By Brian Walsh, The Washington Times.
Millions of religious Americans—many in favor of legalizing same-sex marriage and many opposed to it—have been anxiously watching to see whether the federal courts would open the door for government to penalize them for living their lives according to their religious beliefs about marriage. They rightly believed that—regardless of what the federal courts decided about marriage—they should continue to fully affirm all Americans’ inherent rights to live their lives according to their faith.
Ugly periods of anti-religious discrimination against Jews, Catholics, Mormons, and Muslims have taught our nation that protecting people of all religions against discrimination is no less important than protecting gays and lesbians. People of faith thus had been hoping that if the U.S. Supreme Court created a right to same-sex marriage it would also fulfill its constitutional duty by roundly reaffirming the free exercise of religion guaranteed by the First Amendment.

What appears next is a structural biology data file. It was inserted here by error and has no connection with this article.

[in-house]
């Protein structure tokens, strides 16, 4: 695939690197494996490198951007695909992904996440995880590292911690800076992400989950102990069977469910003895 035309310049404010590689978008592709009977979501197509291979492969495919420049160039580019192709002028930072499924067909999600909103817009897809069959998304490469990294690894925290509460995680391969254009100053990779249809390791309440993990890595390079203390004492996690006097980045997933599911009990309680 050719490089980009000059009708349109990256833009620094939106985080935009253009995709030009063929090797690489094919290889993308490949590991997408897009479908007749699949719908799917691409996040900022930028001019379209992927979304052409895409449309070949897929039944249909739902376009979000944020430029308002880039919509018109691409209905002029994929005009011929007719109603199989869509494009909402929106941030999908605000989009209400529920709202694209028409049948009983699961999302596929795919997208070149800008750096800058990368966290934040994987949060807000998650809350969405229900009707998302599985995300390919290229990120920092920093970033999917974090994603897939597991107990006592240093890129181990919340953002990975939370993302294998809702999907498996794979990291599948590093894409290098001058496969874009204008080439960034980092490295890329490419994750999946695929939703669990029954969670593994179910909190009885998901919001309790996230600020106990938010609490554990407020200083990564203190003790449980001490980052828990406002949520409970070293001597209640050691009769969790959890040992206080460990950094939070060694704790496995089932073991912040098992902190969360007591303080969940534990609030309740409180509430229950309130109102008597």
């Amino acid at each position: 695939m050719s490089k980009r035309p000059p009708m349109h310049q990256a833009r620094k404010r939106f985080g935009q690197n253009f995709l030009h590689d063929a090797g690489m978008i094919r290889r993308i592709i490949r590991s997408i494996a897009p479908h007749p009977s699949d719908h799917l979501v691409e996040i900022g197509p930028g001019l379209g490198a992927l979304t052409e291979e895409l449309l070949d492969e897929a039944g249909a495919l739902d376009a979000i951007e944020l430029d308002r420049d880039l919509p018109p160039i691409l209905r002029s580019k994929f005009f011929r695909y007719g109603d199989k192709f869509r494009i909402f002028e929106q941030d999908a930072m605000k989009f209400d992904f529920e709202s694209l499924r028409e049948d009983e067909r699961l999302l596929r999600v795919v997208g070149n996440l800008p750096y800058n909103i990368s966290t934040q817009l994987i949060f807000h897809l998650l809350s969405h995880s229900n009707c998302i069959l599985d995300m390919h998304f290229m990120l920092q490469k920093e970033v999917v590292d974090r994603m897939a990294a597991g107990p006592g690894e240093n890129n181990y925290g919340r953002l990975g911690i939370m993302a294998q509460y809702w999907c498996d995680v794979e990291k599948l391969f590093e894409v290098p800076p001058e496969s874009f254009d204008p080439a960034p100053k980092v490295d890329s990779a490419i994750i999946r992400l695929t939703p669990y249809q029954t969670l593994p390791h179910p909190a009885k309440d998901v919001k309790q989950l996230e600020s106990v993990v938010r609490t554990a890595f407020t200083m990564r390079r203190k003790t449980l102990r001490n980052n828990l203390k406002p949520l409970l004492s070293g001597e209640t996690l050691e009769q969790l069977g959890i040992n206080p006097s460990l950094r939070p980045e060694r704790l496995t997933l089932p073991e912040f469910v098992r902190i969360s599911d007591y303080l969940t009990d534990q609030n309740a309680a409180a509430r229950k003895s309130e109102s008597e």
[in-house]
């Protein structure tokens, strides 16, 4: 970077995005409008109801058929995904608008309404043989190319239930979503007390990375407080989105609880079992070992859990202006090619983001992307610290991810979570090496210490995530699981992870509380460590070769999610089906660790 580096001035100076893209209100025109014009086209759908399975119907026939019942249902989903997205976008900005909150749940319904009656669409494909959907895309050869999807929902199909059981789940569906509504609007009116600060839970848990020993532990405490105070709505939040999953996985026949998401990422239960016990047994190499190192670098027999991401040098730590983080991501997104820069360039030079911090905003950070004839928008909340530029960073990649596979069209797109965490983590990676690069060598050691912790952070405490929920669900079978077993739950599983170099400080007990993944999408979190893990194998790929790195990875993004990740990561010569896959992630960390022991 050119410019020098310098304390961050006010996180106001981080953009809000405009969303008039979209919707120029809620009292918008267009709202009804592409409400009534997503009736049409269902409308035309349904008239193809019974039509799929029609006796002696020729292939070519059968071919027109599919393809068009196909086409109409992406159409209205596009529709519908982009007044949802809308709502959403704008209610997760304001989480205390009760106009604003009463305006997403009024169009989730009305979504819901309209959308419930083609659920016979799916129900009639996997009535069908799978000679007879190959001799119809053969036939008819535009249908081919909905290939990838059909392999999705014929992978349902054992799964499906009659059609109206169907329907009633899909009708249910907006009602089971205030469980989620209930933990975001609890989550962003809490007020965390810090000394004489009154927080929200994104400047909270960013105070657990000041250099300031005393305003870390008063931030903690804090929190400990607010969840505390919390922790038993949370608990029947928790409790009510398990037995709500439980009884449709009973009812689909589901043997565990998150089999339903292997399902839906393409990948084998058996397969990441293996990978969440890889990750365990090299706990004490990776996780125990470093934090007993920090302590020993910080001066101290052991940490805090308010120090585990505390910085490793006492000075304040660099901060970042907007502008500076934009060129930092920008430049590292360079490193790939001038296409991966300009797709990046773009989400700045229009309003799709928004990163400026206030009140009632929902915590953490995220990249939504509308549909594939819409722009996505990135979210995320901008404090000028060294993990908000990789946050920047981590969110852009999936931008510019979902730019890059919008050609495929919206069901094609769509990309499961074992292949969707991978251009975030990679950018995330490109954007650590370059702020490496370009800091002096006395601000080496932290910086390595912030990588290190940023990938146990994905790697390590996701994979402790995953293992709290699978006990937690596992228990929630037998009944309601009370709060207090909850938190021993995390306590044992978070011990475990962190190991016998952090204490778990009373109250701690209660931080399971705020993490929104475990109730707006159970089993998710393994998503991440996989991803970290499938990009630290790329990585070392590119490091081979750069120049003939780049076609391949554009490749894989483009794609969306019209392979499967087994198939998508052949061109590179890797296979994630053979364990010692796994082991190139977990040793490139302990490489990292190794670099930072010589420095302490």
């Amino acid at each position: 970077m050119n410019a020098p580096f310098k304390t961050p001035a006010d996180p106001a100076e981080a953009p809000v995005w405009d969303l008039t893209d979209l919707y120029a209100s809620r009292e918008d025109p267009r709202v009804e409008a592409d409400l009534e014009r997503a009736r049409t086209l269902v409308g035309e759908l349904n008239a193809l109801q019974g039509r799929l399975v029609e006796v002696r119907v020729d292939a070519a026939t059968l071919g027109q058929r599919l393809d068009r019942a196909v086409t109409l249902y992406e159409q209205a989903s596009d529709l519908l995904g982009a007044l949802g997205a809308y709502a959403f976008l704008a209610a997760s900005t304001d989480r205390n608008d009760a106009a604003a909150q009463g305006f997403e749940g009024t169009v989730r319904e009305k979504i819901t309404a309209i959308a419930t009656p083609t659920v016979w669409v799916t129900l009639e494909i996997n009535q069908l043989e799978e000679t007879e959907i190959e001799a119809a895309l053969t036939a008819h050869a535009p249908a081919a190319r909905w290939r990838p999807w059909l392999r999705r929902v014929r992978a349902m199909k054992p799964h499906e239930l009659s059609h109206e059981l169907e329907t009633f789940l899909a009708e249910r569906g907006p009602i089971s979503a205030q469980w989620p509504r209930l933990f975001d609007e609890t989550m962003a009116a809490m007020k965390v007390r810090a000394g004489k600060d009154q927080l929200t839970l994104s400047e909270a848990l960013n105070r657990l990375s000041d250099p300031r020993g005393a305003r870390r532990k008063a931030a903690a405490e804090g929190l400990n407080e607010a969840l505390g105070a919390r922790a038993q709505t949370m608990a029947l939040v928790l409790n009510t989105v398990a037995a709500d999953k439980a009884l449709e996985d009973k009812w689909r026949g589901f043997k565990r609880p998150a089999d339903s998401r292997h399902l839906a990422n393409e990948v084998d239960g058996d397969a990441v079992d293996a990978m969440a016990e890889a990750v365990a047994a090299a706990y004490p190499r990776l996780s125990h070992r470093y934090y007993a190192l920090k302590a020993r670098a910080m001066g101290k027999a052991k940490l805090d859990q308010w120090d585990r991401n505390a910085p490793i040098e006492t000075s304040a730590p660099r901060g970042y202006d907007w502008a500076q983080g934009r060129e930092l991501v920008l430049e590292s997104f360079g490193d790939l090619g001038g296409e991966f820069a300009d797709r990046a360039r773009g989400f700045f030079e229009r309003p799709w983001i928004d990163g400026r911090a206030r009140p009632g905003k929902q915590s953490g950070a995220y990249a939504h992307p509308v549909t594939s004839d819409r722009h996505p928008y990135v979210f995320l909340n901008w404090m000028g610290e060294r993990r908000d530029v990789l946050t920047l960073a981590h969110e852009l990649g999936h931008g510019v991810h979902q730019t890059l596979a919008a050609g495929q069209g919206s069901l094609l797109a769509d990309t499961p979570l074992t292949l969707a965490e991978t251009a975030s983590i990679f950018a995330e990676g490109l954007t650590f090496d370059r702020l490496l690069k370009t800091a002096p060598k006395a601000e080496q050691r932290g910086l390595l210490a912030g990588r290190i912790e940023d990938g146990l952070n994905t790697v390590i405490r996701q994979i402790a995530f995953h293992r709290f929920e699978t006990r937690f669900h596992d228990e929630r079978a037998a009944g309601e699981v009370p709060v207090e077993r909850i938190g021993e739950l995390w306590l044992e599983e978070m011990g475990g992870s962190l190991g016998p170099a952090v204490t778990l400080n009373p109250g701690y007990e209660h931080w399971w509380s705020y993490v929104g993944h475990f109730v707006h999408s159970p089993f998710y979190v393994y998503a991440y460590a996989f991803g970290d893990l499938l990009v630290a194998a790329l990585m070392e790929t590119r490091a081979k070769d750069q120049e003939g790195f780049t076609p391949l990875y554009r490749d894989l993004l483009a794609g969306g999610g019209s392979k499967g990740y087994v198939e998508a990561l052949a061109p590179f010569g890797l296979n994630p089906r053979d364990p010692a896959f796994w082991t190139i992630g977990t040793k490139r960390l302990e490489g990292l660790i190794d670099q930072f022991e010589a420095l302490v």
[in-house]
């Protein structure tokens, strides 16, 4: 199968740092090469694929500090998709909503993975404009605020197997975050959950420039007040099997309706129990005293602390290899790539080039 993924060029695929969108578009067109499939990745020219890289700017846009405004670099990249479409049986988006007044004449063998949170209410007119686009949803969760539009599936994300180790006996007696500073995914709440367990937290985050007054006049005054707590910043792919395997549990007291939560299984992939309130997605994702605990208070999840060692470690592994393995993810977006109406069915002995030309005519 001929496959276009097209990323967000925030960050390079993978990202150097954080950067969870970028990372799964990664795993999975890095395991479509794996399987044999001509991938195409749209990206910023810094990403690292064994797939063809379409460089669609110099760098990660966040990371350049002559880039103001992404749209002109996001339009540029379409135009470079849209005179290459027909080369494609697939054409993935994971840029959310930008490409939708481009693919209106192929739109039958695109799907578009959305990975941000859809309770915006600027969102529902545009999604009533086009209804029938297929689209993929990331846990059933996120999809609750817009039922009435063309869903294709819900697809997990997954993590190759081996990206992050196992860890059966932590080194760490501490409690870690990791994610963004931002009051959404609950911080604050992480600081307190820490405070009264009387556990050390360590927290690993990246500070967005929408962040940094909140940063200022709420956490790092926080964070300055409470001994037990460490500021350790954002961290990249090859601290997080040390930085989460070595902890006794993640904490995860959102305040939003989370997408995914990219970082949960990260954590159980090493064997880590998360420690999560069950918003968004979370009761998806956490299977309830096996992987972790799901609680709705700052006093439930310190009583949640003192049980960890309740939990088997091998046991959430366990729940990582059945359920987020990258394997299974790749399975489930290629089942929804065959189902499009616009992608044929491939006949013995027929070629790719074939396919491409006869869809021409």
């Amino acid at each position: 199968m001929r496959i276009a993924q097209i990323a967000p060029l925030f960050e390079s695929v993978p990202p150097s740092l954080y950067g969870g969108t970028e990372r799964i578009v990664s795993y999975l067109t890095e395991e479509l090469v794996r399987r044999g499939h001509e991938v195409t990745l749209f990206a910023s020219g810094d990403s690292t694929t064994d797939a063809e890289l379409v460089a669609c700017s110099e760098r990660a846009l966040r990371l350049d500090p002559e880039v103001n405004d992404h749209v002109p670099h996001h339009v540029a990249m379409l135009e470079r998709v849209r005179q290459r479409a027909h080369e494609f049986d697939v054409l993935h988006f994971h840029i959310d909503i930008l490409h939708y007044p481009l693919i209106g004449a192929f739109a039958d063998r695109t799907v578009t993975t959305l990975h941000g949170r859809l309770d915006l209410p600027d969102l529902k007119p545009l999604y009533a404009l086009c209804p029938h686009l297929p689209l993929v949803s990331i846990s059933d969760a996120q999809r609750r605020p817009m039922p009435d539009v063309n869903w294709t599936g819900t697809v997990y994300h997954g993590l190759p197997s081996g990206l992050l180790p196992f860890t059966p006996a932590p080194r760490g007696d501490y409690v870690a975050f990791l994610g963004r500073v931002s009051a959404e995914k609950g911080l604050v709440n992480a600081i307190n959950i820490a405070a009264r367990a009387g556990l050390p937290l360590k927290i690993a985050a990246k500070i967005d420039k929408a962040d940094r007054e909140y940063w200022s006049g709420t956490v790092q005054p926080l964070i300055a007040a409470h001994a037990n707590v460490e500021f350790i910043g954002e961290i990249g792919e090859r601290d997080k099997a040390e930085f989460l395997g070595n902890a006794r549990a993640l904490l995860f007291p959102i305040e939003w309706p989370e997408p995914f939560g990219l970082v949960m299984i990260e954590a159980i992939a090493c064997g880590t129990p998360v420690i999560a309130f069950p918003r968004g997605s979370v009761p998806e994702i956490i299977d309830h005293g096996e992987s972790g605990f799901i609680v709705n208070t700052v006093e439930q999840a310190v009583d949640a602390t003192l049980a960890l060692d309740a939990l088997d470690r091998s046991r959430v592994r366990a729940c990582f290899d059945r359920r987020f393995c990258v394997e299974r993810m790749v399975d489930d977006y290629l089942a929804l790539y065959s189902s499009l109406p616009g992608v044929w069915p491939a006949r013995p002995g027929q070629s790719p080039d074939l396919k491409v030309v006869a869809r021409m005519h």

Friday’s decision offers these Americans decidedly scant reassurance.
Indeed, emboldened by a conspicuous lack of reaffirmation of First Amendment principles in Justice Kennedy’s majority opinion, opponents of religious freedom are already using the decision as a springboard for attacks on the tax-exempt status of any dissenting organization—including churches. Most calls are coming from the fringe. But some of these extremists are individuals such as Mark Oppenheimer, a New York Times columnist whose attack was quickly published by Time Magazine.
The Supreme Court’s same-sex marriage decision included little to diffuse the disingenuous and unprincipled hostility that has been building against religion. Vociferous attacks reached a crescendo in this April’s hysterical siege war against Indiana’s new Religious Freedom Restoration Act (RFRA), a law almost identical to the federal RFRA enacted by a nearly unanimous Congress and successfully used to protect Christians, Jews, Muslims, Native Americans, and many others. In choosing to omit a meaningful defense of religious freedom, Friday’s Supreme Court decision has added fuel to the anti-religious fire.